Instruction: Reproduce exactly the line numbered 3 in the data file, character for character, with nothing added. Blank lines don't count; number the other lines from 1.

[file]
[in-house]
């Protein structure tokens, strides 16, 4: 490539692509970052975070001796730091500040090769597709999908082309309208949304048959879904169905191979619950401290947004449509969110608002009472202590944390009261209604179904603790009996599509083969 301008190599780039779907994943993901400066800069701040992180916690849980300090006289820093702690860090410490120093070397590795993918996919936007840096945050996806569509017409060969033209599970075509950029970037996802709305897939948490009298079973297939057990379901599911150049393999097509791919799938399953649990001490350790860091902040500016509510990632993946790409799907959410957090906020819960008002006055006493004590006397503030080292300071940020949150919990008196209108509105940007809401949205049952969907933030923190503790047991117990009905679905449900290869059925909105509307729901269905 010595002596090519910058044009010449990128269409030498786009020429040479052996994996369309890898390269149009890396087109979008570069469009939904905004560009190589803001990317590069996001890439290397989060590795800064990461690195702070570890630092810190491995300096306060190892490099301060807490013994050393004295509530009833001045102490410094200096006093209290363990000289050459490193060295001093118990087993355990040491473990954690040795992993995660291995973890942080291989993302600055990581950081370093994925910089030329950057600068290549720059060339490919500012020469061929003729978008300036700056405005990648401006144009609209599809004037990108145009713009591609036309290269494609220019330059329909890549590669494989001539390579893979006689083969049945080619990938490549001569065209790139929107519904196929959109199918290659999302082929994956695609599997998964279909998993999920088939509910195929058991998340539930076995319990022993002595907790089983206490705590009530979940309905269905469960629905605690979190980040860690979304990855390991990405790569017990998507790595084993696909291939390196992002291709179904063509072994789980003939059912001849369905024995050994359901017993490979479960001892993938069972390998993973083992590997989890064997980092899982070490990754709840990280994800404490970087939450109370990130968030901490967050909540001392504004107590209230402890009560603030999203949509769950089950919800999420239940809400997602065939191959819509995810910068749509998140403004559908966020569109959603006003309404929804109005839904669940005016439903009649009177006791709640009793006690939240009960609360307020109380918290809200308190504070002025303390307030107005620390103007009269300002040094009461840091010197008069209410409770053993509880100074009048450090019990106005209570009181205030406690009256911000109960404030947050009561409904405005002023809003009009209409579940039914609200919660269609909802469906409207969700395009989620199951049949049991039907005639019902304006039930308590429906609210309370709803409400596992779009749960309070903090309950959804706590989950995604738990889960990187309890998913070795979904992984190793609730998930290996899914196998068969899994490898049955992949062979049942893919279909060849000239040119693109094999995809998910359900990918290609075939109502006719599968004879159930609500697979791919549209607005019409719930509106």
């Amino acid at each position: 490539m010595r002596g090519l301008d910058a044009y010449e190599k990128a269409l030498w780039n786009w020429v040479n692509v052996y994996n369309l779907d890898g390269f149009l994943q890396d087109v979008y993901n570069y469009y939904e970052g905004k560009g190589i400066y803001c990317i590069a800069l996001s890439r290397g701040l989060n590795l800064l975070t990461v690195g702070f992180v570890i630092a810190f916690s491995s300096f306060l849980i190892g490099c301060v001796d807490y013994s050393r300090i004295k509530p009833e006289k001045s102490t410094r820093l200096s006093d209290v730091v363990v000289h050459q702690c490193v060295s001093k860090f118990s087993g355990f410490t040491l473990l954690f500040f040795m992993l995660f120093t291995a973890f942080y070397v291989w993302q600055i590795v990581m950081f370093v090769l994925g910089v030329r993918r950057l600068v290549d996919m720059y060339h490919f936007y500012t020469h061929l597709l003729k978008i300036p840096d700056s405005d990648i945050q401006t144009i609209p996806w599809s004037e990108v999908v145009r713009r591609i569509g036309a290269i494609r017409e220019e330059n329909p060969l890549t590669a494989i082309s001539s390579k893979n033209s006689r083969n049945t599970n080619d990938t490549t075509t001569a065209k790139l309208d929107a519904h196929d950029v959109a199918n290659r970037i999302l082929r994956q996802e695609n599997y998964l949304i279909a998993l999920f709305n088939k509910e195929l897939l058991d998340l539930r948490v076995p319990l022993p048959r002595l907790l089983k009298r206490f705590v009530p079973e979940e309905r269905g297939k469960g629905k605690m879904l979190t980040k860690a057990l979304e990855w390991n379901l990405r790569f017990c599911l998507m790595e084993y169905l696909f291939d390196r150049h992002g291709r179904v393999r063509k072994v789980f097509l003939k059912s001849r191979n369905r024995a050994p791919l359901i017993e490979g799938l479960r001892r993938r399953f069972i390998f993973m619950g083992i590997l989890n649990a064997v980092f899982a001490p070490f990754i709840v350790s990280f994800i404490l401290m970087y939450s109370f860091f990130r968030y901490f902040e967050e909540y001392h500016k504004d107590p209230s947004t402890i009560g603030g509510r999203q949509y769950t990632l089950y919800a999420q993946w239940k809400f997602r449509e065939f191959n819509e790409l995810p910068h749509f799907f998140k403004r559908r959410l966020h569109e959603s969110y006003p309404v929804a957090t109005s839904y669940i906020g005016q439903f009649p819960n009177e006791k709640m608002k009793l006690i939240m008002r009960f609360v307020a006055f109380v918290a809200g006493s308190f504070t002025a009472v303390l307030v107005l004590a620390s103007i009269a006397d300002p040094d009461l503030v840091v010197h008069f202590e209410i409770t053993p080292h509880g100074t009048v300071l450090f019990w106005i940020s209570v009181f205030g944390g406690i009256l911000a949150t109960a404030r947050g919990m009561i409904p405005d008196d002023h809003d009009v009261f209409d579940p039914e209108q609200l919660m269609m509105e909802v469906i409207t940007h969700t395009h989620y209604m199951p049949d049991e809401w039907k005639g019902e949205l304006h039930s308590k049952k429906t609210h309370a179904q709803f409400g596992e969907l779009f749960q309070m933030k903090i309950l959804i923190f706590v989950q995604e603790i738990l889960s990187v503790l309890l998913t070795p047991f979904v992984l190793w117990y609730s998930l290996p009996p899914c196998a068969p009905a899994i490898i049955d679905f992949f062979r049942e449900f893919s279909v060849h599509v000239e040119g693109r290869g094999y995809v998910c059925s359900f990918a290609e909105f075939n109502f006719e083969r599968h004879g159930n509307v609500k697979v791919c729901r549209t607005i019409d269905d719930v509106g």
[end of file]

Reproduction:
């Amino acid at each position: 490539m010595r002596g090519l301008d910058a044009y010449e190599k990128a269409l030498w780039n786009w020429v040479n692509v052996y994996n369309l779907d890898g390269f149009l994943q890396d087109v979008y993901n570069y469009y939904e970052g905004k560009g190589i400066y803001c990317i590069a800069l996001s890439r290397g701040l989060n590795l800064l975070t990461v690195g702070f992180v570890i630092a810190f916690s491995s300096f306060l849980i190892g490099c301060v001796d807490y013994s050393r300090i004295k509530p009833e006289k001045s102490t410094r820093l200096s006093d209290v730091v363990v000289h050459q702690c490193v060295s001093k860090f118990s087993g355990f410490t040491l473990l954690f500040f040795m992993l995660f120093t291995a973890f942080y070397v291989w993302q600055i590795v990581m950081f370093v090769l994925g910089v030329r993918r950057l600068v290549d996919m720059y060339h490919f936007y500012t020469h061929l597709l003729k978008i300036p840096d700056s405005d990648i945050q401006t144009i609209p996806w599809s004037e990108v999908v145009r713009r591609i569509g036309a290269i494609r017409e220019e330059n329909p060969l890549t590669a494989i082309s001539s390579k893979n033209s006689r083969n049945t599970n080619d990938t490549t075509t001569a065209k790139l309208d929107a519904h196929d950029v959109a199918n290659r970037i999302l082929r994956q996802e695609n599997y998964l949304i279909a998993l999920f709305n088939k509910e195929l897939l058991d998340l539930r948490v076995p319990l022993p048959r002595l907790l089983k009298r206490f705590v009530p079973e979940e309905r269905g297939k469960g629905k605690m879904l979190t980040k860690a057990l979304e990855w390991n379901l990405r790569f017990c599911l998507m790595e084993y169905l696909f291939d390196r150049h992002g291709r179904v393999r063509k072994v789980f097509l003939k059912s001849r191979n369905r024995a050994p791919l359901i017993e490979g799938l479960r001892r993938r399953f069972i390998f993973m619950g083992i590997l989890n649990a064997v980092f899982a001490p070490f990754i709840v350790s990280f994800i404490l401290m970087y939450s109370f860091f990130r968030y901490f902040e967050e909540y001392h500016k504004d107590p209230s947004t402890i009560g603030g509510r999203q949509y769950t990632l089950y919800a999420q993946w239940k809400f997602r449509e065939f191959n819509e790409l995810p910068h749509f799907f998140k403004r559908r959410l966020h569109e959603s969110y006003p309404v929804a957090t109005s839904y669940i906020g005016q439903f009649p819960n009177e006791k709640m608002k009793l006690i939240m008002r009960f609360v307020a006055f109380v918290a809200g006493s308190f504070t002025a009472v303390l307030v107005l004590a620390s103007i009269a006397d300002p040094d009461l503030v840091v010197h008069f202590e209410i409770t053993p080292h509880g100074t009048v300071l450090f019990w106005i940020s209570v009181f205030g944390g406690i009256l911000a949150t109960a404030r947050g919990m009561i409904p405005d008196d002023h809003d009009v009261f209409d579940p039914e209108q609200l919660m269609m509105e909802v469906i409207t940007h969700t395009h989620y209604m199951p049949d049991e809401w039907k005639g019902e949205l304006h039930s308590k049952k429906t609210h309370a179904q709803f409400g596992e969907l779009f749960q309070m933030k903090i309950l959804i923190f706590v989950q995604e603790i738990l889960s990187v503790l309890l998913t070795p047991f979904v992984l190793w117990y609730s998930l290996p009996p899914c196998a068969p009905a899994i490898i049955d679905f992949f062979r049942e449900f893919s279909v060849h599509v000239e040119g693109r290869g094999y995809v998910c059925s359900f990918a290609e909105f075939n109502f006719e083969r599968h004879g159930n509307v609500k697979v791919c729901r549209t607005i019409d269905d719930v509106g």